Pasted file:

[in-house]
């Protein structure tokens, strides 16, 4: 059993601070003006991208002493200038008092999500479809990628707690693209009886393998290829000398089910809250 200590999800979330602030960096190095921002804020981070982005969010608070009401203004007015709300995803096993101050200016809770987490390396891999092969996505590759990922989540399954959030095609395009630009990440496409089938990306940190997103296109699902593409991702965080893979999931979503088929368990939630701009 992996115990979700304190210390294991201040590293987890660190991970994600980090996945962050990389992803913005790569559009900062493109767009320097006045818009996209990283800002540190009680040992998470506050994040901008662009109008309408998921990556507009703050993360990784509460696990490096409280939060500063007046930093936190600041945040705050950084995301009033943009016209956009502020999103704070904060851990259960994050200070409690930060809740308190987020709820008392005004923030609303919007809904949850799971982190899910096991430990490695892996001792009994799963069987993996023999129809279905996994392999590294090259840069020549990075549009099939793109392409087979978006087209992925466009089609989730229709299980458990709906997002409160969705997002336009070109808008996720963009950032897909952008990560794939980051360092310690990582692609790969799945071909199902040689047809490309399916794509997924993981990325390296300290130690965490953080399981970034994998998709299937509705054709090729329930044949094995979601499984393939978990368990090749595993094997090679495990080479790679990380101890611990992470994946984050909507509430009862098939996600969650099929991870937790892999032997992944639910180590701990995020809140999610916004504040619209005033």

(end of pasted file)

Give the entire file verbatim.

[in-house]
């Protein structure tokens, strides 16, 4: 059993601070003006991208002493200038008092999500479809990628707690693209009886393998290829000398089910809250 200590999800979330602030960096190095921002804020981070982005969010608070009401203004007015709300995803096993101050200016809770987490390396891999092969996505590759990922989540399954959030095609395009630009990440496409089938990306940190997103296109699902593409991702965080893979999931979503088929368990939630701009 992996115990979700304190210390294991201040590293987890660190991970994600980090996945962050990389992803913005790569559009900062493109767009320097006045818009996209990283800002540190009680040992998470506050994040901008662009109008309408998921990556507009703050993360990784509460696990490096409280939060500063007046930093936190600041945040705050950084995301009033943009016209956009502020999103704070904060851990259960994050200070409690930060809740308190987020709820008392005004923030609303919007809904949850799971982190899910096991430990490695892996001792009994799963069987993996023999129809279905996994392999590294090259840069020549990075549009099939793109392409087979978006087209992925466009089609989730229709299980458990709906997002409160969705997002336009070109808008996720963009950032897909952008990560794939980051360092310690990582692609790969799945071909199902040689047809490309399916794509997924993981990325390296300290130690965490953080399981970034994998998709299937509705054709090729329930044949094995979601499984393939978990368990090749595993094997090679495990080479790679990380101890611990992470994946984050909507509430009862098939996600969650099929991870937790892999032997992944639910180590701990995020809140999610916004504040619209005033």